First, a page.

Another Shooting

Another shooting, this time at the Navy Yard in Washington DC.

The details available are almost certainly at least partly incorrect. But here is the information as of now.

From the Washington Post:

At least 12 people are dead and others were wounded after as many as three shooters dressed in military style uniforms opened fire in a rampage at the Washington Navy Yard on Monday, police said, spreading fear and chaos across the region as authorities tried to contain the incident.

D.C. Police Chief Cathy Lanier announced the mounting death toll in a 2 p.m. news conference. One suspected shooter is dead, and Lanier said authorities still are looking for two other potential suspects wearing green and tan military style clothing.

Graphic

Map: See the scene of the Navy Yard shootings and nearby closures.

Click Here to View Full Graphic Story

Map: See the scene of the Navy Yard shootings and nearby closures.

“The big concern for us right now is that we have potentially two other shooters that we have not located at this point,” Lanier said.

Mayor Vincent C. Gray said no motive is known. He said they have no reason to believe it was an act of terrorism, though he said he could not rule it out.

Lanier described one of the possible suspects as a white male in his 40s, wearing what appeared to be tan military clothing, “consistent with a Navy uniform,” and a beret. She said police also are looking for a black man in his 40s with gray sideburns, wearing an olive-drab military-style uniform.

  • pagansister

    More insanity.

    • Sus_1

      Just another day in America :(

      • pagansister

        Unfortunately.

  • FW Ken

    Apparently the shower was floridly psychotic. God have mercy on him, on those killed, their families and all of us.

    When will we learn to manage mental illness!

    • pagansister

      Yes, it seems from reports coming out, some probably accurate and some not so much, that the shooter did have mental problems. However, when he went to the VA in 2 different places, his complaints apparently didn’t register as “illness”. He said he couldn’t sleep, thus pills, then when asked if he was depressed, he said “no”. Obviously I’m only going by what has been reported. It is a sad, and horrible for his mother and for those whose loved ones are now dead. I had an uncle who was mentally ill– back in the day when they hooked folks up to wires and shocked them. He was a paranoid but not dangerous to himself or others. He would tell folks to stop talking about him, or his family etc. but never (to my knowledge) got physical. Did some time in an institution (my dad had to take him in, as my grandmother couldn’t bring herself to do it), but managed to live to nearly 88 mostly out of a hospital setting, using medication and did hold some jobs, in a car wash at one point. My dad and uncle helped him out a lot. Died in 2004 So, mental illness has been in my family and is very complicated indeed.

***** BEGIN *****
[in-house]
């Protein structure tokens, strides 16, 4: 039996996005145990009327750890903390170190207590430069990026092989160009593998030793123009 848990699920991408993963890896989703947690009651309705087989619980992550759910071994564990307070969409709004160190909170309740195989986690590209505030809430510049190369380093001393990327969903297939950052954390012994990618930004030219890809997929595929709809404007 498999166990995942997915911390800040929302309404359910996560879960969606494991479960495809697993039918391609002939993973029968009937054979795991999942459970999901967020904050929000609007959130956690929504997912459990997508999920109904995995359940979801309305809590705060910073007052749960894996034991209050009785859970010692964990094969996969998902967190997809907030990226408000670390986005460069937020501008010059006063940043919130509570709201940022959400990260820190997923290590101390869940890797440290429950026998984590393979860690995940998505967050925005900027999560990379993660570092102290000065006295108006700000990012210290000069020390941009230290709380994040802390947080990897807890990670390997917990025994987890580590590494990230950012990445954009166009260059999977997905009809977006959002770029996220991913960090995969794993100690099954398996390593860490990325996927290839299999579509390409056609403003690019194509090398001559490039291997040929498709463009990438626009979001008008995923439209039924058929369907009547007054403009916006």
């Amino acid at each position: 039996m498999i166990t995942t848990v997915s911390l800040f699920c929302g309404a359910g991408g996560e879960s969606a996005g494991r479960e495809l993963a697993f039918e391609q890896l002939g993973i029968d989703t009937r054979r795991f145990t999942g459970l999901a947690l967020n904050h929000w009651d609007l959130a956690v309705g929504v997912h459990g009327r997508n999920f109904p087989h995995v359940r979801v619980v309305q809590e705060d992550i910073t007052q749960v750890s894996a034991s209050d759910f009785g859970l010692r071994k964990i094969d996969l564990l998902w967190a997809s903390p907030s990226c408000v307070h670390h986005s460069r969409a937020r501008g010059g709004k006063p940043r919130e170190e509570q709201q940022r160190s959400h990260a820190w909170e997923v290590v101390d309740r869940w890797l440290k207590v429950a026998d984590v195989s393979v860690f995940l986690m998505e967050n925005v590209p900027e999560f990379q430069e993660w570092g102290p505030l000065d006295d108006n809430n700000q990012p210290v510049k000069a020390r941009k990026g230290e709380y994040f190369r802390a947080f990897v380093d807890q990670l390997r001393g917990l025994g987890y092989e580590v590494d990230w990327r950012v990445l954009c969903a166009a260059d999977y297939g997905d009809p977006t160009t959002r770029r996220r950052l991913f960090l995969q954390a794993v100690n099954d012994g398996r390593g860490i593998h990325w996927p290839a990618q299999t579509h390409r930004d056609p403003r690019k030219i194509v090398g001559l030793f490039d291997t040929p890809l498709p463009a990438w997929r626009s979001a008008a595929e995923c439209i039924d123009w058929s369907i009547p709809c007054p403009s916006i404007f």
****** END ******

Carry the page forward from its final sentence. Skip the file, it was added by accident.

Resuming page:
• FW Ken

        Long ago and far away, I worked in the acute care ward of a state mental hospital. I also worked in community mental health services for a few years. So I know that the love your uncle found in your family was precisely what most folks with mental illness need. Some do get violent, so do need to be locked up.
        All reports I’ve seen on this guy say he was hearling voices, having paranoid delusions, and playing video games for hours, the last being a possible indicator of mania or self-medication. Folks with mental illness do that a lot. A friend of mine with bipolar disorder didn’t like the meds, so he drank beer, up to a 12 pack a day. Sad thing is, he was hardly ever drunk. It really calmed him down. Another interesting facet of this is that he attended a Buddhist temple here in Fort Worth; one of the monks is quoted in an article on the inner tension this guy showed, despite meditation and Buddhist practice. I’ve often seen that inner tension in folks with mental illness, and I think it’s a function of the disease that sometimes (not always) breaks out.
        You are right: mental illness is a complicated thing, involving mind, body, and spirit. So much goes into it and proper treatment should be multi-disciplinary and multi-faceted.


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